There is an enormous and growing market for printed conductive patterns and the most obvious one is in Radio Frequency
which is finally taking off after 60 years in the doldrums with only 1.8 billion tags having been sold up to 2005. Now Texas Instruments
, the largest supplier, has announced that it is approaching 500 million tags sold despite some of the largest recent orders having gone to Symbol Technologies
because they have bought startup Matrics that landed those orders last year. Symbol now looks set to supply 250 million tags just for two airports - McCarran Las Vegas and Hong Kong International Airport. And we all know that orders for billions of tags yearly for pallets and cases await the industry once the battles over standards and intellectual property and the technical problems are resolved for these Electronic Product Code EPC tags. They will be for consumer goods
and military supply chains.
Little wonder then that the first port of call for those with a new way putting down conductive patterns is RFID - and specifically RFID antennas. After all, the leading contenders for RFID tag design are ones based on silicon chips and what will, hopefully, be cheaper in the long run - Thin Film Transistor
Circuits TFTCs and Surface Acoustic Wave SAW
tags. All need an antenna. Other designs of "chipless" RFID tag do not need an antenna but they cannot yet meet the EPC-based specifications demanded by retailers, the military and so on so they are also-rans for the big time.
That means that if we replace trillions of barcodes we shall need trillions of antennas yearly. In the main, they will be required to work at 13.56 MHz, the most popular frequency so far with over one billion such tags working satisfactorily in the field, or at the relatively unproven frequency band of UHF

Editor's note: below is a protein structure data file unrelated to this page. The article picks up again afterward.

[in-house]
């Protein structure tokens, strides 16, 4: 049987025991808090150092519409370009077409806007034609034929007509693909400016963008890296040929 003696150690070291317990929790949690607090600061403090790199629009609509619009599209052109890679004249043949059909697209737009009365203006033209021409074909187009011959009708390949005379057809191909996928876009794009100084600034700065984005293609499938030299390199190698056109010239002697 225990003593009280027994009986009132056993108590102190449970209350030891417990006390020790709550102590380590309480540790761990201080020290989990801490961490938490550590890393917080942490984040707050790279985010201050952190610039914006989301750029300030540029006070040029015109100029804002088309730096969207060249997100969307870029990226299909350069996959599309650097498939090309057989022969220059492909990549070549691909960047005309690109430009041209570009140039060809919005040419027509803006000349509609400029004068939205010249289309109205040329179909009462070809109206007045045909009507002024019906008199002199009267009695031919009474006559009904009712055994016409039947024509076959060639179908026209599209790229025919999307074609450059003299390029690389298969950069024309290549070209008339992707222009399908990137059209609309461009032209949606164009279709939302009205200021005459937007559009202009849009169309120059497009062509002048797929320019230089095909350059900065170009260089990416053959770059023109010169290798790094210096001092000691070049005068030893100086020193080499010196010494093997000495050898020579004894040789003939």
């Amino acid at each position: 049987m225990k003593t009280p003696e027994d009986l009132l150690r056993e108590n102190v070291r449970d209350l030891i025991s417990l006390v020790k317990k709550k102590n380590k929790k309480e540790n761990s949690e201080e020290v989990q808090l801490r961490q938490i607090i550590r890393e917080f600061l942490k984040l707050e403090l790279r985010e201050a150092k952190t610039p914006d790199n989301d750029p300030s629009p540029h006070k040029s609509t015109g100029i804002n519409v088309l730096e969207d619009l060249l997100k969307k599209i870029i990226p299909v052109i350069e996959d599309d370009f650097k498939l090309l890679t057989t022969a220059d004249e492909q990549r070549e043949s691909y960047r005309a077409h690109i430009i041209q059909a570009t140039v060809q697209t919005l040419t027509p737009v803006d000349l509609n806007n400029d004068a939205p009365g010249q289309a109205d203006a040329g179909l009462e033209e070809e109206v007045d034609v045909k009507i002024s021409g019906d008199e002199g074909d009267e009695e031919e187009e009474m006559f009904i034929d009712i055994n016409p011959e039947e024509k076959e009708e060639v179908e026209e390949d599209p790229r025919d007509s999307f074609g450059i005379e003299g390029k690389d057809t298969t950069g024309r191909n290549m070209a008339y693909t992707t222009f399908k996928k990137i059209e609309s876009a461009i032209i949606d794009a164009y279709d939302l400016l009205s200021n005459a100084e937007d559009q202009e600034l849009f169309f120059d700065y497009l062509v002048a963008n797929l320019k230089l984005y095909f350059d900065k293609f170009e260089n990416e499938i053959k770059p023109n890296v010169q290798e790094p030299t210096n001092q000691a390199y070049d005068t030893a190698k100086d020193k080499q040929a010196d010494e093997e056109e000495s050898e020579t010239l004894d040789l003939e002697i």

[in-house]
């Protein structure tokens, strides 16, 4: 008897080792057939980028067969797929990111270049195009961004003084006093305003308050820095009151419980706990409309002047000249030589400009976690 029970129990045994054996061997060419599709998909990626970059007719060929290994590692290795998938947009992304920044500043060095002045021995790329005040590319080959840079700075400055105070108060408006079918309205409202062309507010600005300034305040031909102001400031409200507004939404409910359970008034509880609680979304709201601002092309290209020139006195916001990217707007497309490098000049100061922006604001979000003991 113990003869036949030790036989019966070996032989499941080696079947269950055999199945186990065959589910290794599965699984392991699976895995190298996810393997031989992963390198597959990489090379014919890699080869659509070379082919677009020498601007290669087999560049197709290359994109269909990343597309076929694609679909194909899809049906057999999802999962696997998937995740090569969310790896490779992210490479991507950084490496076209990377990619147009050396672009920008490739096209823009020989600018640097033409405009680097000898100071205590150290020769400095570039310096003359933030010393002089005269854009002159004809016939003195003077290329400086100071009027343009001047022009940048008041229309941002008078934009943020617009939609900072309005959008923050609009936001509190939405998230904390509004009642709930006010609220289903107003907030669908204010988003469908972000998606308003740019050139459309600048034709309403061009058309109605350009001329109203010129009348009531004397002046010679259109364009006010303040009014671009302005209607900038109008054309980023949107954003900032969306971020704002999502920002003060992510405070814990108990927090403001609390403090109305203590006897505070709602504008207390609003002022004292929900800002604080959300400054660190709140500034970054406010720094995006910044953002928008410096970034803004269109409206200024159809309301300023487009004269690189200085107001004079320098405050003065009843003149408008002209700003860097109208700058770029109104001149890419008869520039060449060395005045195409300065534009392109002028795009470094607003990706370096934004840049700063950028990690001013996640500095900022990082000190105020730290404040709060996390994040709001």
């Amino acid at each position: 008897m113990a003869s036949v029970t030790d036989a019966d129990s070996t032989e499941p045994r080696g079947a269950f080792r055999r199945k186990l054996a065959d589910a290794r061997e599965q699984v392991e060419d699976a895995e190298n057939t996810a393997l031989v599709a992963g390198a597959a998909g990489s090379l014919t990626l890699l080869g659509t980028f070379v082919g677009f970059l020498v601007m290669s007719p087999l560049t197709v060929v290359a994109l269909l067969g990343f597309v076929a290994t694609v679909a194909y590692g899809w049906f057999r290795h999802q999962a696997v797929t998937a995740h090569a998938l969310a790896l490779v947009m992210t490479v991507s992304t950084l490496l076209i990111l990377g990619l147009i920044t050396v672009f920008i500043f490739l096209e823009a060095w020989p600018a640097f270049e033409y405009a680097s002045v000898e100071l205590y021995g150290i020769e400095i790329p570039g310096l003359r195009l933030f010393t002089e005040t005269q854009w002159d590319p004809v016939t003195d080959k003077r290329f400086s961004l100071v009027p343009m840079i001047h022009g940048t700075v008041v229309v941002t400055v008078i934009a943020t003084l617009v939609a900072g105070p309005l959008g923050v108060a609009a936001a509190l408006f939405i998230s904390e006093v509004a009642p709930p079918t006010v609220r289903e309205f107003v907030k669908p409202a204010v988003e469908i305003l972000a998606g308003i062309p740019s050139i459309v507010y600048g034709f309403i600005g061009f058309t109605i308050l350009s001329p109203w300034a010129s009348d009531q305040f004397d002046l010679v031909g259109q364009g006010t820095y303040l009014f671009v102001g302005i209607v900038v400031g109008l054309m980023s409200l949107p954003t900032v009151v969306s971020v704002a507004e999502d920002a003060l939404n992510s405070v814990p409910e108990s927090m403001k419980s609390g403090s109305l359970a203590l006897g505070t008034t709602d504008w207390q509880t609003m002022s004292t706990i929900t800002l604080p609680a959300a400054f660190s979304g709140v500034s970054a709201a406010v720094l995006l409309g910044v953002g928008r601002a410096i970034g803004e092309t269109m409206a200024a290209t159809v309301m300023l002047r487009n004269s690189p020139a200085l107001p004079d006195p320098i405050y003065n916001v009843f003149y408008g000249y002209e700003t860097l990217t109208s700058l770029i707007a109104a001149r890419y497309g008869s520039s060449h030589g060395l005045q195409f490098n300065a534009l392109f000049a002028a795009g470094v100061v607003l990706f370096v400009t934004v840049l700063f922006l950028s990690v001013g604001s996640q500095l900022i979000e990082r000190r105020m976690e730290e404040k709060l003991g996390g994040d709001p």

- around 800 to 920 MHz depending on territorial jurisdiction - with only a few million working in the field. At 13.56 MHz the antenna must be a coil of precise dimensions and of high conductivity. At UHF more resistive, more crudely defined shapes suffice. IDTechEx believes that the necessary price of finished, protected tags at the trillion a year level must be one cent or even less, so that antenna must definitely be printed.
Enter the contenders for printed RFID antennas. The precious metal silver is much in evidence, initially as a thick layer formed by sheet or rotary screen printing
to compensate for the poor connection between silver particles in the polymer suspension. But recently we have seen many finer silver formulations suitable for high speed printing processes
such as offset litho, gravure
and flexo and the race is on for inks that have no silver but deposit at high speed to form low temperature curing (ie cheap substrate) patterns of adequate conductance. It can be presumed that all the leading manufacturers of electronic inks in the world are chasing this one. However, plenty of other contestants for the highest volume antennas believe that wet processes such as electroless deposition can get there. The result is that putative ink and process designers come and go every year. So is there an alternative approach that is less Kamikase, especially for the small man and woman? The answer is yes.
Imaginative companies such as T-ink
, Birch Point and Power Paper
are using their capabilities in conductive patterning outside of RFID in the main. They design totally new products such as the electronic skin patch that puts down a tattoo that lasts four months - something not previously possible - or the cost-effective electronic Cluedo game or the interactive MacDonald's place mat. They have the parcel that detects and records tampering and much more besides.
In some applications graphite patterns suffice which are near useless in RFID. So the message has to be - if you are one of the many offering a new way of putting thin conductive films onto almost anything, think of non-RFID applications first and preferably in imaginative new markets. If you lack imagination, team up with a company that does. IDTechEx can lead you there.